Heading for the hills (again)

It was the 3rd of April, and this day I was doing the opposite of what I’d done earlier in the week – going from the beach into the highlands. I was bound for Buôn Ma Thuột, coffee central of Vietnam. I could’ve continued up the coast, but I just had to see what was going on with that coffee.

Jungle Beach, where I started, is half-way down a peninsula. I had a longish trip ahead but first I needed to see what was farther down the peninsula. So after I checked out I took the road to the end.

You can see where Jungle Beach is, just beyond that little land knubble

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Nha Trang

Nha Trang is a fantastic little beach city in southern Vietnam. The beach is great, the hotels are swish, and restaurants are aplenty. It strikes a great balance between liveliness and relaxation. It’s not too busy and not too boring.

It was the first of April, and I had another easy day of driving. I was off to Jungle Beach, a small resort on a peninsula about 50km farther north.


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Out of the hills

Đà Lạt is a mountain town in the south of Vietnam, and a popular tourist stop. It was settled by the French as a resort town/place, and for a short time it was even the capital of French Indochina. My task for the day was to get from this town down to Nha Trang on the coast. This trip is actually quite pleasant and it’s something I recommend to people visiting Vietnam even for a short time.


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On to Đà Lạt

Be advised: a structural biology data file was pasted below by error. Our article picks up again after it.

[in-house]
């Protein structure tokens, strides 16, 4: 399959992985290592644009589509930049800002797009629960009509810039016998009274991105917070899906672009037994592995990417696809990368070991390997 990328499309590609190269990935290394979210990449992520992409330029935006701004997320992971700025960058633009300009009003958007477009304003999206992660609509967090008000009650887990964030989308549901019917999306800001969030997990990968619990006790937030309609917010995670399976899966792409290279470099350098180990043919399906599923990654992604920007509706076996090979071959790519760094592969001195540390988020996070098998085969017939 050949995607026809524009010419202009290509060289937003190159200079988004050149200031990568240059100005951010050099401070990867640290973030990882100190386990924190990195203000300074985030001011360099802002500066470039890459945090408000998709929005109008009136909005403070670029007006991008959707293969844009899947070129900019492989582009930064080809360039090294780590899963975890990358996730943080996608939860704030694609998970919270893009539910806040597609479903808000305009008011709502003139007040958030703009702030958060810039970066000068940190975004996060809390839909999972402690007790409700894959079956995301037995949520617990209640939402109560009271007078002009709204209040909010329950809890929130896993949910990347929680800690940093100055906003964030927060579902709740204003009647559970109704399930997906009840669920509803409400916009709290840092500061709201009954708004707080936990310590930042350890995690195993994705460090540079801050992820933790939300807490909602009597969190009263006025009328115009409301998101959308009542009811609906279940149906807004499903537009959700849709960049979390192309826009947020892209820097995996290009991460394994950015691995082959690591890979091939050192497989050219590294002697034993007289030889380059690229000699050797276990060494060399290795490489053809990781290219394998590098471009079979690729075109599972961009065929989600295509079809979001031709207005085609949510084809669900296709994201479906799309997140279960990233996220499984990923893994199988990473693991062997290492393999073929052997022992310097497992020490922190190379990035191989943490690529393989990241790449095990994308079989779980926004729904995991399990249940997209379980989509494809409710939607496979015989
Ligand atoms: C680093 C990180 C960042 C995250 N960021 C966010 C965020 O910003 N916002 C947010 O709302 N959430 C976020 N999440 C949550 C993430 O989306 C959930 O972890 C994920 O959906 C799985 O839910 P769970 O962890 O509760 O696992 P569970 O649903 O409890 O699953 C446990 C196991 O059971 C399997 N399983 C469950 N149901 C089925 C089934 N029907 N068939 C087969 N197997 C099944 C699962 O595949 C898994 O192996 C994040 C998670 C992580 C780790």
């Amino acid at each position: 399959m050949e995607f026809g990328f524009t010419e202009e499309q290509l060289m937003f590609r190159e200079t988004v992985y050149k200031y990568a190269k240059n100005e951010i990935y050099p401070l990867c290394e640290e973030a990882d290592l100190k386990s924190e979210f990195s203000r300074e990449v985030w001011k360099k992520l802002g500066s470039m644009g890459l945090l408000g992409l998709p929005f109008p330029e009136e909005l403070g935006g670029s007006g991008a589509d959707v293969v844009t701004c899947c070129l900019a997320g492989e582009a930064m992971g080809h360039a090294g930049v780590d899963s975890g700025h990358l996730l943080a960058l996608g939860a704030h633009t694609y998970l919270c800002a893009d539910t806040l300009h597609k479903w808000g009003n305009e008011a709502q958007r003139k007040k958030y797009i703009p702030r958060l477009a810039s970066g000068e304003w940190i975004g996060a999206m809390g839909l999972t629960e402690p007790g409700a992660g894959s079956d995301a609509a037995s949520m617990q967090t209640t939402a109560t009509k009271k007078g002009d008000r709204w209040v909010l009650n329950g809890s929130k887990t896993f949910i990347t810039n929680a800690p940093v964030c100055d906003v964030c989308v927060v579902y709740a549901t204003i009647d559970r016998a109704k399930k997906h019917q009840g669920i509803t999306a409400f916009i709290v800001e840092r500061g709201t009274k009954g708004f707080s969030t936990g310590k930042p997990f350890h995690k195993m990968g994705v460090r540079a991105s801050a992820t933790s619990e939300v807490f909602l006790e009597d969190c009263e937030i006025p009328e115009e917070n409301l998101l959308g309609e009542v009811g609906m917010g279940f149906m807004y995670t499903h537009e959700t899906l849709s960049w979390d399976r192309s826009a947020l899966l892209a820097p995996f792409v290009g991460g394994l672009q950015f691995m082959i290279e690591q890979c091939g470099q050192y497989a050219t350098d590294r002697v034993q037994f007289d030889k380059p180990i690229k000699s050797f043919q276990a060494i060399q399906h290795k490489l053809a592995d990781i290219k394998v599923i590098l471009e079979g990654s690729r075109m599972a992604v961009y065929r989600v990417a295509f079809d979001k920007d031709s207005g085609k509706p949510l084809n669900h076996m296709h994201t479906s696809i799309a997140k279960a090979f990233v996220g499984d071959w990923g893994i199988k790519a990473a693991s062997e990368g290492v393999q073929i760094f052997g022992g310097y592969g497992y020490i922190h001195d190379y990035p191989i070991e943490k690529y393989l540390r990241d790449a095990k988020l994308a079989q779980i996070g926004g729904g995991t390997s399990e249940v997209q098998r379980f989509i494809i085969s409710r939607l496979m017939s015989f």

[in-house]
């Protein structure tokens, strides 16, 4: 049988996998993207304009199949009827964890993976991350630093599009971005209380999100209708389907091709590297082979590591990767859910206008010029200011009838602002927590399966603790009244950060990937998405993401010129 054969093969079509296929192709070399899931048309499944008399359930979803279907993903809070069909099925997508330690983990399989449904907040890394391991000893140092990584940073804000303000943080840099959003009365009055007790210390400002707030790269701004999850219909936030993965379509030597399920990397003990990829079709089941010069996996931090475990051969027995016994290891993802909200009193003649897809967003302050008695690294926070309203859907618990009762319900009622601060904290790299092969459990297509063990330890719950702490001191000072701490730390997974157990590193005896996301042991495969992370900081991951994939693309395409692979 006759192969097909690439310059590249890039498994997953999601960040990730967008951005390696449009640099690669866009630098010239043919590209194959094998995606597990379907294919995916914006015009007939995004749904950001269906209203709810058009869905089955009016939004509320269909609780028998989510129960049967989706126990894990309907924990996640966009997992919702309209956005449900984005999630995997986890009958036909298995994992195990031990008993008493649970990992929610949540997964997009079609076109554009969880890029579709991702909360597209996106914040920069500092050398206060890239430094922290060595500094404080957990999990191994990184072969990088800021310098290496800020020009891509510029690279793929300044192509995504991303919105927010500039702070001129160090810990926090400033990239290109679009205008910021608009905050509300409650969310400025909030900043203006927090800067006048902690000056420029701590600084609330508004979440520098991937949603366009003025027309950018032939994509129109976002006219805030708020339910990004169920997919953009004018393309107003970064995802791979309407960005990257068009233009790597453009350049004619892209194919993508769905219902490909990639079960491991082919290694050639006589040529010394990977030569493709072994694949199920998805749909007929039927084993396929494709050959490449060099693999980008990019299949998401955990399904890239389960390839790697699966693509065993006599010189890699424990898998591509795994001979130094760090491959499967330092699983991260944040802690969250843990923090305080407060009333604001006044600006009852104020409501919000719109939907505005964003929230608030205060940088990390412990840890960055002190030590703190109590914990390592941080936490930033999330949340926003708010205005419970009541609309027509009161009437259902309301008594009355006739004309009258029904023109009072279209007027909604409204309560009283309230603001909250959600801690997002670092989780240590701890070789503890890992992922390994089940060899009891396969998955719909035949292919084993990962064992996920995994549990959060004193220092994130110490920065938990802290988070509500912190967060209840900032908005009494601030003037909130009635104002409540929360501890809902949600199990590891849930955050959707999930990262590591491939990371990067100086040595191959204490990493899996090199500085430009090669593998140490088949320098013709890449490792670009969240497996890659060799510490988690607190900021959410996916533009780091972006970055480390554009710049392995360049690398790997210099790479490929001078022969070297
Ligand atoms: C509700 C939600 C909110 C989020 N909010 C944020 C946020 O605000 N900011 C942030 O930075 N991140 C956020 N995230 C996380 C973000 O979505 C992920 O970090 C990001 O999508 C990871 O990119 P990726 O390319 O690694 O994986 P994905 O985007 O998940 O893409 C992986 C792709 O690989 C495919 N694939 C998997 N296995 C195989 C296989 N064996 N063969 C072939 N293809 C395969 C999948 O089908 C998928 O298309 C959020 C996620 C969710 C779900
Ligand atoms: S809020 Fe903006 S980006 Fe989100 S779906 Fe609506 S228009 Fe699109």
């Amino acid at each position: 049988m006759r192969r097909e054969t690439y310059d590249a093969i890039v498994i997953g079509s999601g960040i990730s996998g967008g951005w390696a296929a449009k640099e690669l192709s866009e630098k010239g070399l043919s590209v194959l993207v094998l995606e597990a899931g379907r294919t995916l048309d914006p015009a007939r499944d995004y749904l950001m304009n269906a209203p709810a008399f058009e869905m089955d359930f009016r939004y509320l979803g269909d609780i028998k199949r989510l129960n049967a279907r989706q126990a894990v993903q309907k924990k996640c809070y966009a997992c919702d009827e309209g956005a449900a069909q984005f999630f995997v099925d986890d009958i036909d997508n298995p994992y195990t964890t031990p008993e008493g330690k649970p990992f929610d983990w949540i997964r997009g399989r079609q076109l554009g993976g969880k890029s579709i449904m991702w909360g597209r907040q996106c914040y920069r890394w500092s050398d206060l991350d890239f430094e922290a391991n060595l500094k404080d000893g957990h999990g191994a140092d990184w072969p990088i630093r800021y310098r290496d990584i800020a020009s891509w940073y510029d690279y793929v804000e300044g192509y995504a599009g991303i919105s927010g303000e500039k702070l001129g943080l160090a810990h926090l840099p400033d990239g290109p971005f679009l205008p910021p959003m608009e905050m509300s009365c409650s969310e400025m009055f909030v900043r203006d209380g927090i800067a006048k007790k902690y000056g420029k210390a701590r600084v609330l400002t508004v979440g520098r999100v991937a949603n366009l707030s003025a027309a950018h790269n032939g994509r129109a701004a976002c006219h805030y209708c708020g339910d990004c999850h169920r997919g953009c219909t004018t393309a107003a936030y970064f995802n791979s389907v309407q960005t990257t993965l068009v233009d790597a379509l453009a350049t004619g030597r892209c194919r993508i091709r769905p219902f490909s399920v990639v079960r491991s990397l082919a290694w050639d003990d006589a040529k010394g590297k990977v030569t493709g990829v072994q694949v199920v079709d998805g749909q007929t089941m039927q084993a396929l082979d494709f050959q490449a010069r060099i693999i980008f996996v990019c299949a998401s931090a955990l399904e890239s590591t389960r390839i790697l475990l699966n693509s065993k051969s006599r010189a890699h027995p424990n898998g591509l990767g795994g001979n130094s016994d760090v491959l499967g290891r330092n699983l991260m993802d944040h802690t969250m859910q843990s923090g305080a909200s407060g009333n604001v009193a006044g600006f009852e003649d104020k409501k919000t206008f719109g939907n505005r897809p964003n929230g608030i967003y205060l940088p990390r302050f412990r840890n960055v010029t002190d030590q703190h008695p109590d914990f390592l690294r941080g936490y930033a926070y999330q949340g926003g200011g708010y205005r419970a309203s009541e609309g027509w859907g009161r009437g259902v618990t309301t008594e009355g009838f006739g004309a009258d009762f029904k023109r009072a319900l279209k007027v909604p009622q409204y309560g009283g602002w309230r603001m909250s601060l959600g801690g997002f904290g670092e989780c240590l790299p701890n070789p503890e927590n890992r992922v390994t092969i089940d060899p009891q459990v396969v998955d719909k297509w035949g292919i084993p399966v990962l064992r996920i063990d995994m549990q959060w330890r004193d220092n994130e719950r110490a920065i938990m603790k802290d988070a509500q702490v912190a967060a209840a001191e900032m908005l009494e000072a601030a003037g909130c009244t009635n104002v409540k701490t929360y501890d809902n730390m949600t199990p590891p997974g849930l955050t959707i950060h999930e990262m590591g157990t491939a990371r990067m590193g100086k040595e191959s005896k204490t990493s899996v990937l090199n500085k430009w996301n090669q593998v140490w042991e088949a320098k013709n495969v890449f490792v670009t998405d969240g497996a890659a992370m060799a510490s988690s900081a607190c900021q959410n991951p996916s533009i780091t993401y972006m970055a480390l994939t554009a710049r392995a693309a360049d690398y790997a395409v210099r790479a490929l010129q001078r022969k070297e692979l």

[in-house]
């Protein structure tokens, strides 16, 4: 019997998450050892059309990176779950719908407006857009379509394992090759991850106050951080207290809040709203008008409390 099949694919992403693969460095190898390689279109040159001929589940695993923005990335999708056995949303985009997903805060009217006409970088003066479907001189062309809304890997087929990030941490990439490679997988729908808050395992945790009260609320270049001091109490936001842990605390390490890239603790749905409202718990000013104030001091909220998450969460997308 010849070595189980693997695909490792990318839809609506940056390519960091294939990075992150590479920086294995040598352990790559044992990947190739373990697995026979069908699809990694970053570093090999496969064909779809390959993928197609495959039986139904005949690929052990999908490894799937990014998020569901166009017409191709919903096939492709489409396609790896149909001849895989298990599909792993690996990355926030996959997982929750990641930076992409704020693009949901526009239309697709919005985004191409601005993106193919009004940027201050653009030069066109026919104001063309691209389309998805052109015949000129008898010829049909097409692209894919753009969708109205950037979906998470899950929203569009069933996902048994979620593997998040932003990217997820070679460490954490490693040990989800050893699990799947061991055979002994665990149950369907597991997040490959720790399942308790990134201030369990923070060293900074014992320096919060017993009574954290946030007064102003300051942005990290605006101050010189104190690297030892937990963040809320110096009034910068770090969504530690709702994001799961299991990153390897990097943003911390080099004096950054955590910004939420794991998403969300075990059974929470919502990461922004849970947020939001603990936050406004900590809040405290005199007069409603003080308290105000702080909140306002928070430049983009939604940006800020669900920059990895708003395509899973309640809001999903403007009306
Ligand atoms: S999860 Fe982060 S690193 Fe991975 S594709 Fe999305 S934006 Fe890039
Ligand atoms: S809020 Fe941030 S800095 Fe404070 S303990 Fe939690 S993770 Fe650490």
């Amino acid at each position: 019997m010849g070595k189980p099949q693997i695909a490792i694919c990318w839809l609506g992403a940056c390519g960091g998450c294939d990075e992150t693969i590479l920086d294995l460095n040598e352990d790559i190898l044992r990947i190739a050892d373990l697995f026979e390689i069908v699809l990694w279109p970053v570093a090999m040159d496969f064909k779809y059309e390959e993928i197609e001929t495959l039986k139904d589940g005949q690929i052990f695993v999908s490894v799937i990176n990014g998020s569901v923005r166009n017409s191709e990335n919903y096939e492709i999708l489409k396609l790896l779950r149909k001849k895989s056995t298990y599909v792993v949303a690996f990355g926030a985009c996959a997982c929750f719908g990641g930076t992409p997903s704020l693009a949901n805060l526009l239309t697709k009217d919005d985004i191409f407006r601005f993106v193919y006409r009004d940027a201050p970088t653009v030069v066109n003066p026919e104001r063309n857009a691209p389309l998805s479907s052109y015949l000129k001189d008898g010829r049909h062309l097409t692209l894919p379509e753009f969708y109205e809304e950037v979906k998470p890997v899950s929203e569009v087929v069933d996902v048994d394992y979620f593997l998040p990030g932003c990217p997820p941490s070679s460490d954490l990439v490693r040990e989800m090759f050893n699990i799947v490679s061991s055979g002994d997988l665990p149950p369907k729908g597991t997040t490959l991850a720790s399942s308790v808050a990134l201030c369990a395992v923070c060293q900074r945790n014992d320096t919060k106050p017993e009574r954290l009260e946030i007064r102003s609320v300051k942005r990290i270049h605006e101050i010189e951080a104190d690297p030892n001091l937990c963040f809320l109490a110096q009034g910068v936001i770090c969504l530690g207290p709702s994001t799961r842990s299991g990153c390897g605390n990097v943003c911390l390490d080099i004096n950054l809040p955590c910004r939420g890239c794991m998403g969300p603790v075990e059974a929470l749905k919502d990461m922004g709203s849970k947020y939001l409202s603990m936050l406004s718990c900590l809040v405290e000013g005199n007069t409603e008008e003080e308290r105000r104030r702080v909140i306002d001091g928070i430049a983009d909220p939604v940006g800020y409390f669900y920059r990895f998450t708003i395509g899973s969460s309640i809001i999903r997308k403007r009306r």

I started in Thủ Dầu Một, a smallish city about 2 hours north of Ho Chi Minh. From this city it’s about 300km farther north to the mountain town of Đà Lạt. 300km in Vietnam is a solid day’s ride, especially on my little 100cc Honda. It wasn’t the longest day on this trip, but it was probably the most treacherous, filled with manic traffic spraying smoke and dust. Overall, it’s a rather unpleasant trip, especially on a bike.

(c) Oscar Saunders 2016. All Rights Reserved.

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Let’s begin

A long time ago, in 2008, three men rode their motorbikes and scooters from the south of Vietnam to the north. Well, most of the way, anyway. These men were the hosts of Top Gear, and as a young lad I sat amazed before the TV. This is where the story really begins.

After that beginning, not a lot happened – in fact, you can skip to 2014, when I found work in Vietnam and started travelling. Then you can skip even further to late March, 2016. Here I found myself in southern Vietnam with a bike, a bag, and a full month free of commitments. I was about to do the same as Clarkson, May and Hammond, and tick a big ‘To Do’ off my list.

It may sound silly, but such are the things we bring with us into adulthood.

My preparation had been gradual – over a few months I listed and slowly gathered the things I wanted – a bag, clothes, medicine, cameras, film. Trinkets for kids, a knife for weirdos. Previous bike trips had been useful in teaching me. Certainly some good advice for planning something grand is to try something less grand first and see how it goes.


When the time finally came, I had to mentally prod myself – ‘Oh, right. I have to go now.’ Unfortunately, the first day’s leg was one of the longest and probably the most dangerous of the whole journey.